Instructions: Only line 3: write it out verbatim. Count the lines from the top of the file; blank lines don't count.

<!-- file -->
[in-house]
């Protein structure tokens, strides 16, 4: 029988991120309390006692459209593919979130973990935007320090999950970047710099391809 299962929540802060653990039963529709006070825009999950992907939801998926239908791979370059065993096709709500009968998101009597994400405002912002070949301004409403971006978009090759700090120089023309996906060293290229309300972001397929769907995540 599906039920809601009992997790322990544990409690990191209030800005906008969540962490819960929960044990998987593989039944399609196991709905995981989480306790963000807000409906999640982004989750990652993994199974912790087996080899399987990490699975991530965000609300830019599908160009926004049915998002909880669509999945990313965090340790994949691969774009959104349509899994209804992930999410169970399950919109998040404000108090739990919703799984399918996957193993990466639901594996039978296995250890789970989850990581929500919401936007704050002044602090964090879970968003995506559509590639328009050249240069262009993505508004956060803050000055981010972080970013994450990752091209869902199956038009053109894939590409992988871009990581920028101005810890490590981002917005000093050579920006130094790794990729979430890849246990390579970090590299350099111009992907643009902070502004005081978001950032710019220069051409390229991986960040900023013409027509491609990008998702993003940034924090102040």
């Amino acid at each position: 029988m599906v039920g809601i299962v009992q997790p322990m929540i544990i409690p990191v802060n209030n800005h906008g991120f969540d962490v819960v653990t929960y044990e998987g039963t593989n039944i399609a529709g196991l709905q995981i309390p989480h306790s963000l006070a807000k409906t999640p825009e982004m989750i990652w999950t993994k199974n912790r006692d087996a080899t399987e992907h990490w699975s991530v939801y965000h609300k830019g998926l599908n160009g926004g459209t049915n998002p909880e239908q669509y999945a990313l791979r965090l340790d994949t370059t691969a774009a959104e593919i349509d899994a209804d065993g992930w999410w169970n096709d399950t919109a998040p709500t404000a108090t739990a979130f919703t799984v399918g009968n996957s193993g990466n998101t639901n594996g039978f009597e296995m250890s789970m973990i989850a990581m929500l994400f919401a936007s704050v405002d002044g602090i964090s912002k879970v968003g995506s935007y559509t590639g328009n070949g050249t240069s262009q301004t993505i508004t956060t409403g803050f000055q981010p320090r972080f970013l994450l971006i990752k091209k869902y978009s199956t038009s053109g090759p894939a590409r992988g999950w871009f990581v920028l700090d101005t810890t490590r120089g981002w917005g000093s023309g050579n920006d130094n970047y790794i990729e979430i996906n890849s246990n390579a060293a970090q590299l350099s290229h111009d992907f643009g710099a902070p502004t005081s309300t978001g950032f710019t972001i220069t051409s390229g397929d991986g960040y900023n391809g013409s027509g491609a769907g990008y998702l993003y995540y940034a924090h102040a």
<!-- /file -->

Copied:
């Amino acid at each position: 029988m599906v039920g809601i299962v009992q997790p322990m929540i544990i409690p990191v802060n209030n800005h906008g991120f969540d962490v819960v653990t929960y044990e998987g039963t593989n039944i399609a529709g196991l709905q995981i309390p989480h306790s963000l006070a807000k409906t999640p825009e982004m989750i990652w999950t993994k199974n912790r006692d087996a080899t399987e992907h990490w699975s991530v939801y965000h609300k830019g998926l599908n160009g926004g459209t049915n998002p909880e239908q669509y999945a990313l791979r965090l340790d994949t370059t691969a774009a959104e593919i349509d899994a209804d065993g992930w999410w169970n096709d399950t919109a998040p709500t404000a108090t739990a979130f919703t799984v399918g009968n996957s193993g990466n998101t639901n594996g039978f009597e296995m250890s789970m973990i989850a990581m929500l994400f919401a936007s704050v405002d002044g602090i964090s912002k879970v968003g995506s935007y559509t590639g328009n070949g050249t240069s262009q301004t993505i508004t956060t409403g803050f000055q981010p320090r972080f970013l994450l971006i990752k091209k869902y978009s199956t038009s053109g090759p894939a590409r992988g999950w871009f990581v920028l700090d101005t810890t490590r120089g981002w917005g000093s023309g050579n920006d130094n970047y790794i990729e979430i996906n890849s246990n390579a060293a970090q590299l350099s290229h111009d992907f643009g710099a902070p502004t005081s309300t978001g950032f710019t972001i220069t051409s390229g397929d991986g960040y900023n391809g013409s027509g491609a769907g990008y998702l993003y995540y940034a924090h102040a």